By Betsy Larson
“I grind my teeth, I clench my jaw, it makes me feel anxious, and I can tell my heart feels a little funny,” says Karen Vandyke, social studies teacher at Oyster River High School.
Stress is a feeling that consumes the minds of many teens, students and even adults. Many students here at ORHS deal with a year-long battle against stress. You may not be able to avoid stress but you have to know how to deal with it. Knowing how to handle stress can drastically change your life. Getting the right amount of sleep, not procrastinating homework and finding a stress reliever are a few simple ways to defeat stress.
Having a full schedule of classes, after school activities and homework can be a lot for teens to handle, especially while also trying to fit in the recommended amount of eight to ten hours of sleep. Many students here at ORHS find their busy schedules the root of their stress.
“I work five days a week because college is coming up and I need money, but that leaves barely any time to get schoolwork done,” says Jenni Healy (‘16). “I end up staying awake until two or three in the morning doing work and then have to get up five hours later. I’m getting roughly five hours of sleep every night which just causes more stress.”
The key to stress relief is finding the source of stress; are you getting enough sleep? Do you procrastinate with homework? Everyone has a different way to cope with stress so finding what works best for you is very important.
To defeat stress, you should first know how it works. When we feel stressed our body releases Cortisol, or “the stress hormone” which can change your behavior and attitude. Cortisol increases blood pressure, decreases bone formation and suppresses your immune system. Not only does stress not feel good mentally, but it is physically damaging your body. The easiest way to get rid of this feeling is to laugh; laughing releases hormones called endorphins, which make you happy. This infographic shows the stress levels in different categories from 1983 to 2009. The circles closer to the right indicates more stressed.
According to 9 Strategies For Battling Stress, by Brooke Borel, even the way you sit could affect your stress levels. A study at Columbia University found that if you sit in a more comfortable position, with your arms and legs stretched out for even two minutes, you can decrease your stress level. Many find that exercise is another way to relieve stress. This is because exercise, like laughing, releases endorphins into your central nervous system.
“School makes me the most stressed, especially here in Oyster River where we have high expectations to do well,” says Ben Chamberlain (‘16).
Oyster River, being a top high school in NH, can definitely add a lot of pressure. Students are competitive and the workload is tough, but I believe all this will pay off in the future. If you keep your goals in sight and maintain a positive mind, you can overcome any stress.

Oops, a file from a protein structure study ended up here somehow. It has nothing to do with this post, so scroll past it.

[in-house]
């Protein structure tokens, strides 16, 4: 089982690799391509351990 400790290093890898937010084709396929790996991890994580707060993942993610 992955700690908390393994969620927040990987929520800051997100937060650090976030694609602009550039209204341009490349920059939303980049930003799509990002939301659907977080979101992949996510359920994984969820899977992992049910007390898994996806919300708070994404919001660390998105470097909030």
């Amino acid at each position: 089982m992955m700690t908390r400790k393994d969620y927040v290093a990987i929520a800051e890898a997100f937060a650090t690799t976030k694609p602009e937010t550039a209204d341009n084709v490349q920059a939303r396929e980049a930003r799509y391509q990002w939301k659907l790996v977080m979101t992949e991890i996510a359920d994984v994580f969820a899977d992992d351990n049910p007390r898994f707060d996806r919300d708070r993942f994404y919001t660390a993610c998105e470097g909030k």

“I take like six minutes and then I have to tell myself that I’m just not going to think about anything for those six minutes,” says VanDyke. “It’s not long and it’s timed and so I just give myself permission to relax for those six minutes.”
As a kid you have no major concerns or responsibilities. You don’t have a job, you don’t get homework and your parents do everything for you. As you get older you have expectations to fulfill and the work starts to pile up quickly. It’s normal to be stressed but only you can control how you handle it.
I find myself feeling stressed constantly. I get wrapped up in grades and expectations and I often forget to step back and look at the bigger picture. Sure it seems like getting a bad grade could change a lot, but the effort I put in can change that. Every stressful scenario has a solution and it all depends on what you’re going to do about it. I allow myself to stop what’s making me stressed for just a few minutes. If you do take a break from everyday stress filled activities, make sure to tell yourself when to get back to work and stay focused.
“I would say I am most stressed out in the middle of the year when I have a test or quiz every day,” says Porter Macmanus. “Sports definitely help me to relieve stress because when I am at practice or at a game I am not worried about anything else.”
In today’s society, stress can come from more than just a deadline. Often the stress of keeping everyone happy is what gets to people. Maintaining healthy relationships and being comfortable in your own skin isn’t always the easiest thing.
“Staying social and being a good friend can mean committing to things you don’t necessarily have time for, but you do anyways to support your friends because you know they would want you to do the same thing for them,” says Claire Genes (‘17).
Some stress is inevitable, and it’s easy for stress to get the best of you. Breaking under pressure will just cause more stress. When I’m stressed I set aside a small amount of time to do something I enjoy that doesn’t take a lot of thinking. Sometimes getting your mind off of the cause of stress and then coming back to it later with a clear mind can really help you stay focused and stress free.